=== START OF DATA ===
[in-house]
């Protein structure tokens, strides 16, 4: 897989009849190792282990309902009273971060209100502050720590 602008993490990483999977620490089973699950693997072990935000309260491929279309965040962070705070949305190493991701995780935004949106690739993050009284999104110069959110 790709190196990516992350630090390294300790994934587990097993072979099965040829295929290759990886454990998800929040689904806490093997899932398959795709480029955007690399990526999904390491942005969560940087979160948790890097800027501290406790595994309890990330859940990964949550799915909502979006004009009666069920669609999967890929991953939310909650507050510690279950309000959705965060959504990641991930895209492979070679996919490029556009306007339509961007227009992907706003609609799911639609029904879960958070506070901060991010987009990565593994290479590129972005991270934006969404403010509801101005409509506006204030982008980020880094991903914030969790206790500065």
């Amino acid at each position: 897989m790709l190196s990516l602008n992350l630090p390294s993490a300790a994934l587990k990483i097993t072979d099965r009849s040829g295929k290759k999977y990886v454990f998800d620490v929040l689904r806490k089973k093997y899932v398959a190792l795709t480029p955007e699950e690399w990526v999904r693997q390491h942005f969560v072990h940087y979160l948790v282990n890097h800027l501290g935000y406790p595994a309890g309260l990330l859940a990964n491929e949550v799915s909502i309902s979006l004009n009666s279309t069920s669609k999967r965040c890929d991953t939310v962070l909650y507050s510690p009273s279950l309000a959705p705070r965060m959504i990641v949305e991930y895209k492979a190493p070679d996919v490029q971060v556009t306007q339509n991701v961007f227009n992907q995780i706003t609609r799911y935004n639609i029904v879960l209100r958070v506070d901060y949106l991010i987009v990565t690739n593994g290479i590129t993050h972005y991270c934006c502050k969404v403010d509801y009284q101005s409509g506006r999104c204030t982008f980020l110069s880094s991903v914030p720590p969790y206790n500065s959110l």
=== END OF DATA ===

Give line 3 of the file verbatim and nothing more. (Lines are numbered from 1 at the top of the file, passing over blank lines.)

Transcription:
């Amino acid at each position: 897989m790709l190196s990516l602008n992350l630090p390294s993490a300790a994934l587990k990483i097993t072979d099965r009849s040829g295929k290759k999977y990886v454990f998800d620490v929040l689904r806490k089973k093997y899932v398959a190792l795709t480029p955007e699950e690399w990526v999904r693997q390491h942005f969560v072990h940087y979160l948790v282990n890097h800027l501290g935000y406790p595994a309890g309260l990330l859940a990964n491929e949550v799915s909502i309902s979006l004009n009666s279309t069920s669609k999967r965040c890929d991953t939310v962070l909650y507050s510690p009273s279950l309000a959705p705070r965060m959504i990641v949305e991930y895209k492979a190493p070679d996919v490029q971060v556009t306007q339509n991701v961007f227009n992907q995780i706003t609609r799911y935004n639609i029904v879960l209100r958070v506070d901060y949106l991010i987009v990565t690739n593994g290479i590129t993050h972005y991270c934006c502050k969404v403010d509801y009284q101005s409509g506006r999104c204030t982008f980020l110069s880094s991903v914030p720590p969790y206790n500065s959110l």